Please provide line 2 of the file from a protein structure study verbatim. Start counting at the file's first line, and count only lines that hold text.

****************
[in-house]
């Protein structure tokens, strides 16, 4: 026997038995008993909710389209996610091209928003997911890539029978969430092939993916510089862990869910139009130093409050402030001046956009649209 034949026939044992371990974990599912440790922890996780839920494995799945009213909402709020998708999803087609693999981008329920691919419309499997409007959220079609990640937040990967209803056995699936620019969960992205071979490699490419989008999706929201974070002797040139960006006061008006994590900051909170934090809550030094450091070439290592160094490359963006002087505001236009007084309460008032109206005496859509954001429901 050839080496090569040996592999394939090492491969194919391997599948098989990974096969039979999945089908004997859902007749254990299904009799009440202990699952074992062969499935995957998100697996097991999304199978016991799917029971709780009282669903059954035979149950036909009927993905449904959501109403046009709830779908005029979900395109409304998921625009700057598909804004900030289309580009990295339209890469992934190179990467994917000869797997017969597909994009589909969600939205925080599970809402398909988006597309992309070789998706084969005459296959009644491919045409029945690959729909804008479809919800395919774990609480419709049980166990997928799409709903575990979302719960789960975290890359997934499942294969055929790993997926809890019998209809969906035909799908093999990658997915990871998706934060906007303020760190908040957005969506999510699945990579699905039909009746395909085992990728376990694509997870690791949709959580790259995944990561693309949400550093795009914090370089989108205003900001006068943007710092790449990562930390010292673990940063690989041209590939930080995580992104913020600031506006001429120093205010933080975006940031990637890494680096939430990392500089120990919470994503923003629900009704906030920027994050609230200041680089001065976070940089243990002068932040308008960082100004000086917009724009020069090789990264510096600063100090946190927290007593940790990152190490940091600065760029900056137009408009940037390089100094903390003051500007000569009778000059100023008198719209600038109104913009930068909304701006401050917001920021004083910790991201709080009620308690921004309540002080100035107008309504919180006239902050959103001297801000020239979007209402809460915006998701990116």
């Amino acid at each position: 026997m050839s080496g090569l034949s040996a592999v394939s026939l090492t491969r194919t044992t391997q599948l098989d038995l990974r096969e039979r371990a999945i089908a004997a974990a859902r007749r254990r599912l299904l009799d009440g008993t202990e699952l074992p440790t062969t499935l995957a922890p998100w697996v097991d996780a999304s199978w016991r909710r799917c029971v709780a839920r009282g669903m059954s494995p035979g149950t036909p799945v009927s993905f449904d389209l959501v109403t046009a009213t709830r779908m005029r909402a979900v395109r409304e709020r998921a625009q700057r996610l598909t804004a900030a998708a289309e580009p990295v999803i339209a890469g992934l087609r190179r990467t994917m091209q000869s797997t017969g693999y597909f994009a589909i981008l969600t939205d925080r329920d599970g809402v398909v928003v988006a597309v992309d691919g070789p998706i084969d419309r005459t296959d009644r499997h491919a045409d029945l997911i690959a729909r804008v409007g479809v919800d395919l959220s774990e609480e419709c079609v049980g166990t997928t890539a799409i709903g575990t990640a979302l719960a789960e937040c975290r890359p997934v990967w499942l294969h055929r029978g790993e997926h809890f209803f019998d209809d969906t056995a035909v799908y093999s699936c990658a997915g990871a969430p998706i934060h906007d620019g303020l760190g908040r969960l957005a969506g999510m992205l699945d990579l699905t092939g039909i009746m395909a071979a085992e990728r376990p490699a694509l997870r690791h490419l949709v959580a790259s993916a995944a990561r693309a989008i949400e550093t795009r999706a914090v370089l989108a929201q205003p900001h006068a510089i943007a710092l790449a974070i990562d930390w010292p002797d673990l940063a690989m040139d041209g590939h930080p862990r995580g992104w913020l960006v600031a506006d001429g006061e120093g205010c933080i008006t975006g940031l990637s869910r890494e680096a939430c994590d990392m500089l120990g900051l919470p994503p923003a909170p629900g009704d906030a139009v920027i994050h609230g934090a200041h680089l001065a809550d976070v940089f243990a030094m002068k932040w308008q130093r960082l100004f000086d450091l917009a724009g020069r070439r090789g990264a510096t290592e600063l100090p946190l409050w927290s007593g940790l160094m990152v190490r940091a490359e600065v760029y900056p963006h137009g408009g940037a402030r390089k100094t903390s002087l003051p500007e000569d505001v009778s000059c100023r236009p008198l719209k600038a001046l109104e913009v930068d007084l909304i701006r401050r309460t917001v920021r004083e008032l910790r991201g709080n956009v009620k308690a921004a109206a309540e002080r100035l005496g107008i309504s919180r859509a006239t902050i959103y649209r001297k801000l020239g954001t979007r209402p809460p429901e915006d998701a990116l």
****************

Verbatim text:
């Protein structure tokens, strides 16, 4: 026997038995008993909710389209996610091209928003997911890539029978969430092939993916510089862990869910139009130093409050402030001046956009649209 034949026939044992371990974990599912440790922890996780839920494995799945009213909402709020998708999803087609693999981008329920691919419309499997409007959220079609990640937040990967209803056995699936620019969960992205071979490699490419989008999706929201974070002797040139960006006061008006994590900051909170934090809550030094450091070439290592160094490359963006002087505001236009007084309460008032109206005496859509954001429901 050839080496090569040996592999394939090492491969194919391997599948098989990974096969039979999945089908004997859902007749254990299904009799009440202990699952074992062969499935995957998100697996097991999304199978016991799917029971709780009282669903059954035979149950036909009927993905449904959501109403046009709830779908005029979900395109409304998921625009700057598909804004900030289309580009990295339209890469992934190179990467994917000869797997017969597909994009589909969600939205925080599970809402398909988006597309992309070789998706084969005459296959009644491919045409029945690959729909804008479809919800395919774990609480419709049980166990997928799409709903575990979302719960789960975290890359997934499942294969055929790993997926809890019998209809969906035909799908093999990658997915990871998706934060906007303020760190908040957005969506999510699945990579699905039909009746395909085992990728376990694509997870690791949709959580790259995944990561693309949400550093795009914090370089989108205003900001006068943007710092790449990562930390010292673990940063690989041209590939930080995580992104913020600031506006001429120093205010933080975006940031990637890494680096939430990392500089120990919470994503923003629900009704906030920027994050609230200041680089001065976070940089243990002068932040308008960082100004000086917009724009020069090789990264510096600063100090946190927290007593940790990152190490940091600065760029900056137009408009940037390089100094903390003051500007000569009778000059100023008198719209600038109104913009930068909304701006401050917001920021004083910790991201709080009620308690921004309540002080100035107008309504919180006239902050959103001297801000020239979007209402809460915006998701990116």